This includes the stages a customer cycles through before they buy from you:
"Top of funnel": Drawing customers with helpful content like blogs, social media posts, how-to videos, ebooks, checklists, webinars, etc.
"Middle of funnel": Engaging prospects with email marketing, retargeting, remarketing and targeted social media
"Bottom of funnel": Delighting customers more emails and retargeting/marketing, plus live chat/chatbots, loyalty perks, etc.
You need a plan and tactics to guide folks through the "funnel" constantly.
This is the percentage of people who received your email and opened it. These range 10%-25%, depending on industry and message. Also, Apple iOS updates are inflating open rates. If someone sees your email in the Apple Mail app, it counts as an open (even if they don't open it).
That said, some CRMs can weed out these users. Also, even with inflated open rates, you'll get a good sense of what resonates with your readers and what doesn't.
A single view of any web page or ad is a pageview. Pageviews aren't unique views. That means one person could visit a page many times, and each of those counts towards the pageview tally.
Pageviews are a great general measurement of website growth. For deeper metrics, hone in on unique users, time spent on page and number of pages visited per session.
Pay-per-click marketing (PPC)
With PPC, you're charged each time one of your digital ads gets a click. The top example is search engine advertising. Through a system like Google Ads, you "bid" for your ad to show up in "sponsored links" when a person looks up a phrase related to your business.
PPC is a powerful way to get to the top of internet searches — and even more effective when you pair it with organic SEO (more on that below).
It works like this:
Someone visits a page.
They don't take action (e.g., fill in a form, buy something, etc.).
Thanks to the pixel, their browser gets tagged with a "cookie" — a tiny string of text that says they visited that page.
You can tell ad platforms only to serve retargeted ads to folks with that cookie who didn't take action.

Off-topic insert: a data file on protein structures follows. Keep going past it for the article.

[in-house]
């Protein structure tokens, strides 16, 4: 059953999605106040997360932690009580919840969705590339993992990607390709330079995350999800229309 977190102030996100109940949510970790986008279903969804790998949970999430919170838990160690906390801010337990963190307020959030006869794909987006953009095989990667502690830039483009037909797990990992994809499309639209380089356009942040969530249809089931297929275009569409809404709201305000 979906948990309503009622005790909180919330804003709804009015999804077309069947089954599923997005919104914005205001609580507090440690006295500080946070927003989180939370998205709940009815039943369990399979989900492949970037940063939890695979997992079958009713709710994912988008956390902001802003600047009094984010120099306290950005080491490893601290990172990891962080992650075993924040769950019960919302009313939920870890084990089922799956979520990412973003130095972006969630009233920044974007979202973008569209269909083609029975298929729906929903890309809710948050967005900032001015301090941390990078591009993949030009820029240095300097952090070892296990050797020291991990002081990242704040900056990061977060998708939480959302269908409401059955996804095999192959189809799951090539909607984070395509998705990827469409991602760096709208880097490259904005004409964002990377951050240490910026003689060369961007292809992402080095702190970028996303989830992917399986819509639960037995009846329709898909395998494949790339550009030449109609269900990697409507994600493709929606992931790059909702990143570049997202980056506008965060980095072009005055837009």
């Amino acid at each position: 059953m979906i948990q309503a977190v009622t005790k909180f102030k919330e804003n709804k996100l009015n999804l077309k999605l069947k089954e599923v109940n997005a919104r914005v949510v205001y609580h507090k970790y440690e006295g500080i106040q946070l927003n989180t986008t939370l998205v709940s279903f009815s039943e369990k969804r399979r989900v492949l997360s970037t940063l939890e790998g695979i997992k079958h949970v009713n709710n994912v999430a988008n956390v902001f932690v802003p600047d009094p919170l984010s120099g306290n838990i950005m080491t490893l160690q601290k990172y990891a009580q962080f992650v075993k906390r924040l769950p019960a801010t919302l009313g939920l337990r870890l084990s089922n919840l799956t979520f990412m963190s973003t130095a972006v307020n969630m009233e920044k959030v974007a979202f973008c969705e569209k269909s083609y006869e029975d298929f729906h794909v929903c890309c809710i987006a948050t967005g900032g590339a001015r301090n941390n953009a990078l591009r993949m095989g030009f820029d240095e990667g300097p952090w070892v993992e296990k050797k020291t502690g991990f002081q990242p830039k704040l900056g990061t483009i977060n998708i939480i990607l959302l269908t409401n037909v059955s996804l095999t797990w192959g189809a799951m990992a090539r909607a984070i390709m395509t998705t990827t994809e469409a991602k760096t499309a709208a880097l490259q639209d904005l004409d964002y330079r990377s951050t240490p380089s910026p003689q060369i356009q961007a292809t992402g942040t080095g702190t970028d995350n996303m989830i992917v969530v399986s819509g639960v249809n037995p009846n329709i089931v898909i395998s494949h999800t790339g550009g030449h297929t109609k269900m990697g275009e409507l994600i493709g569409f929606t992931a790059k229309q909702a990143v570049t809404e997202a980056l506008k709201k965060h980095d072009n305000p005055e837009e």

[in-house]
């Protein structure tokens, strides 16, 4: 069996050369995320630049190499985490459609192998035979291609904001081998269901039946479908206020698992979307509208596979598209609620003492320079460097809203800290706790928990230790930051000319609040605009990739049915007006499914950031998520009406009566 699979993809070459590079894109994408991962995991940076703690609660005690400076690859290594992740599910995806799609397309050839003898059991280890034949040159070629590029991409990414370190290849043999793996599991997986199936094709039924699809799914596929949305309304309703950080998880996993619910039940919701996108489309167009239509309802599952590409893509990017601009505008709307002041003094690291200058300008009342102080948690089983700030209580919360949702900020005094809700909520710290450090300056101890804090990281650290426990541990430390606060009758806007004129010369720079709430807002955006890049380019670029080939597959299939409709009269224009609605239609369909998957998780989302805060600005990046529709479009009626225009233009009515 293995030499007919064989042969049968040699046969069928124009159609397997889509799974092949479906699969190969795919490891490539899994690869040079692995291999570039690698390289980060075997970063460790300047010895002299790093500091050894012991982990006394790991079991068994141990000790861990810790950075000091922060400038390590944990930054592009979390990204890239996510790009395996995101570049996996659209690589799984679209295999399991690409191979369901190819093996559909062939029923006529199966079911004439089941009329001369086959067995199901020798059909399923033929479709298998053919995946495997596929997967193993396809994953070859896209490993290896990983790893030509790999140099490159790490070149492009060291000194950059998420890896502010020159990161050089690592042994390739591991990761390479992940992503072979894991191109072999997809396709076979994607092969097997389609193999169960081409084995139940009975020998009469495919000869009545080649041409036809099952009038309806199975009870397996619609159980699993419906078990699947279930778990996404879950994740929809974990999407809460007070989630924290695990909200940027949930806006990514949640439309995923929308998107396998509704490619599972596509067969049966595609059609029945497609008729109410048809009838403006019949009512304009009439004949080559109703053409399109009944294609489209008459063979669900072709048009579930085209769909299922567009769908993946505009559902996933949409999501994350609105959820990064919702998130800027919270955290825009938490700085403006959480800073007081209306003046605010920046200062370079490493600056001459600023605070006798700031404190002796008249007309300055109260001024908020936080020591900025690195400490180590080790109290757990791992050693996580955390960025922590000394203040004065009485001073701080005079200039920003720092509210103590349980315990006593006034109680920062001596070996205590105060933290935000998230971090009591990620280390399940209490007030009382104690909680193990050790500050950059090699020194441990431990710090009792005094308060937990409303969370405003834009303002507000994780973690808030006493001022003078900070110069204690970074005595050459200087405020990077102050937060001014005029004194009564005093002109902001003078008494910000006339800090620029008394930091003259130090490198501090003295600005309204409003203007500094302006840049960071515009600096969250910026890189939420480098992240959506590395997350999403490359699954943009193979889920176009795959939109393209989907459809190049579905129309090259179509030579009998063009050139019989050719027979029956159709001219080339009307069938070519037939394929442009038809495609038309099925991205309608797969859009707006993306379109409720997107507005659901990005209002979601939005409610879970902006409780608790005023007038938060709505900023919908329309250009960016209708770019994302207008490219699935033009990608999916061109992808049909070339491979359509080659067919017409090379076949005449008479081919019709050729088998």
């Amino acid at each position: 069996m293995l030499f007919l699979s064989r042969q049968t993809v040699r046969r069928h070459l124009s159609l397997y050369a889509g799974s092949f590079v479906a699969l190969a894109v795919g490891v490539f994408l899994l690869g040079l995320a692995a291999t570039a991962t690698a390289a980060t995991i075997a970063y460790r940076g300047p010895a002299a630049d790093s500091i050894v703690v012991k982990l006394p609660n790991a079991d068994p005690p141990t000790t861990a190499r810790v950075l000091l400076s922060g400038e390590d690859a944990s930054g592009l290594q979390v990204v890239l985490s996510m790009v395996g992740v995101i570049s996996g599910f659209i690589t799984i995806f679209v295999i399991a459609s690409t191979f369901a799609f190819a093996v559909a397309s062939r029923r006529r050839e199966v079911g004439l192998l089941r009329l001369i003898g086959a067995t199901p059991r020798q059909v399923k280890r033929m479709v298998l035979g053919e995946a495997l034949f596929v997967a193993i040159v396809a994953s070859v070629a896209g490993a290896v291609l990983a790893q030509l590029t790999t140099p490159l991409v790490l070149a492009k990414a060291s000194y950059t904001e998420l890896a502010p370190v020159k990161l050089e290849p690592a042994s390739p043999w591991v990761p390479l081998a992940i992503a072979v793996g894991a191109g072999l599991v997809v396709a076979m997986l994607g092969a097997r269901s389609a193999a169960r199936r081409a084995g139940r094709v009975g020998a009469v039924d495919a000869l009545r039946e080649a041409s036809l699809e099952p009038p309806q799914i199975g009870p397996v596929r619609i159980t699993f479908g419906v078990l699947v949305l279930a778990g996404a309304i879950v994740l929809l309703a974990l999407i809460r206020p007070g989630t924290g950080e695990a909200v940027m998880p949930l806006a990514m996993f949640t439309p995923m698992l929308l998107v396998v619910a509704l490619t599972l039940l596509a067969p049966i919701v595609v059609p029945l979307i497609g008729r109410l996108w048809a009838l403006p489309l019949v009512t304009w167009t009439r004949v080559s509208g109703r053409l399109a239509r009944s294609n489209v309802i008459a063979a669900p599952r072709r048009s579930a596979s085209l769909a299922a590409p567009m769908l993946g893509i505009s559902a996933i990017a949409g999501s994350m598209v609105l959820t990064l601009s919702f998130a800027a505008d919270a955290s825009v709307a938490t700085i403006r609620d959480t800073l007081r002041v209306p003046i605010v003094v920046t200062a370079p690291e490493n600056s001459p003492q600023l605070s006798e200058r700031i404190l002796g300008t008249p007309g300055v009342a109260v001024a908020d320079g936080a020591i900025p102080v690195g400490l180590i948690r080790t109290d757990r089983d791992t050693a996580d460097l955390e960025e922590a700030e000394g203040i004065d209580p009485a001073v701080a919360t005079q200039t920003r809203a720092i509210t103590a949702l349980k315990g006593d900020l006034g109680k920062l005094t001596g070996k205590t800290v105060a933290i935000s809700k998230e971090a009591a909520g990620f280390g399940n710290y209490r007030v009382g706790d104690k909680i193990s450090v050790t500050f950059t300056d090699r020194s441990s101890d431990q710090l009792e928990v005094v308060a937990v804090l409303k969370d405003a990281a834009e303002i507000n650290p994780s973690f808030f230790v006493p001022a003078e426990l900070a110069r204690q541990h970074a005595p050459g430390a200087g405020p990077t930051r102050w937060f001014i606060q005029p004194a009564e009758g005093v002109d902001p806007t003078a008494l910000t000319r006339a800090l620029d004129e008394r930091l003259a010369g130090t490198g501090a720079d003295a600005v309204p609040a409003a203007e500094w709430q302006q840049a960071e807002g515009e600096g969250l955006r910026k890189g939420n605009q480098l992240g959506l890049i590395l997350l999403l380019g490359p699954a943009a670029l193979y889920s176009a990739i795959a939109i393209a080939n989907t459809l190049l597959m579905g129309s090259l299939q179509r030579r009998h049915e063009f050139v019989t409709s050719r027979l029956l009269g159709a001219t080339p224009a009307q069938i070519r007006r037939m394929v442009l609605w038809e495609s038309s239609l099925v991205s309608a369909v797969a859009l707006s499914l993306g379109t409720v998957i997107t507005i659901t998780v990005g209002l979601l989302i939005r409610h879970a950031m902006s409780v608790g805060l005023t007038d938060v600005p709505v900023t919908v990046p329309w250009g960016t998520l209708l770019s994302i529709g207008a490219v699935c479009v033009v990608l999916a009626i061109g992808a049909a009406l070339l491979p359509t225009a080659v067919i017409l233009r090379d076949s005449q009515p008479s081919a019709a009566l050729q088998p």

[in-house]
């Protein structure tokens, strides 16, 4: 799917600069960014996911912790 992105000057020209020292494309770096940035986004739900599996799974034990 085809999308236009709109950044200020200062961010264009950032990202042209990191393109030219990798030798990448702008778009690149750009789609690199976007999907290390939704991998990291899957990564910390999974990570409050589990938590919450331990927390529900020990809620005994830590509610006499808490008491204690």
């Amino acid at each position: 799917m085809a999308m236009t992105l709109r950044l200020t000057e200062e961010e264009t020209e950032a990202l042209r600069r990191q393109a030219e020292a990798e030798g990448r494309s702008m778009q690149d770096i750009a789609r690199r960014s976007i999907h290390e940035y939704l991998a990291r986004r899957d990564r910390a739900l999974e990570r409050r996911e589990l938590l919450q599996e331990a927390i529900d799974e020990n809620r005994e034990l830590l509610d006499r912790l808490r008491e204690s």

Pixels are little coding workhorses that make retargeting possible.
This refers to using software to buy digital advertising. Typically, these are "display ads" — designed ads with text/images that link to a URL — served to a specific audience.
Thanks to algorithms, programmatic is efficient and high-performing. Little wonder it's one of the most popular advertising tools available today.
This is the total number of people who saw your ad or content. Think of this as the number of unique individuals whose eyes grazed your message.
Note: Compare this to "impressions."
When you've got prospects' email addresses, you can remarket to them. That means sending email campaigns to folks you've already connected with. Since you'll need to create a list to email, it's also called list-based marketing. The big benefit is that you're better able to tailor your message than with "retargeting" (see next term).
This tactic serves paid digital ads to people who visited your website but didn't take action (buying something, filling a form, etc.). So you "target" them again — multiple times a day, even — with ads that pop up when they're browsing elsewhere online (Google, specific websites, social media sites, etc.).
With retargeting, the user isn't giving up any information. It's browser-based, thanks to a "pixel" (scroll up a bit for that). So it's more general than remarketing (see above).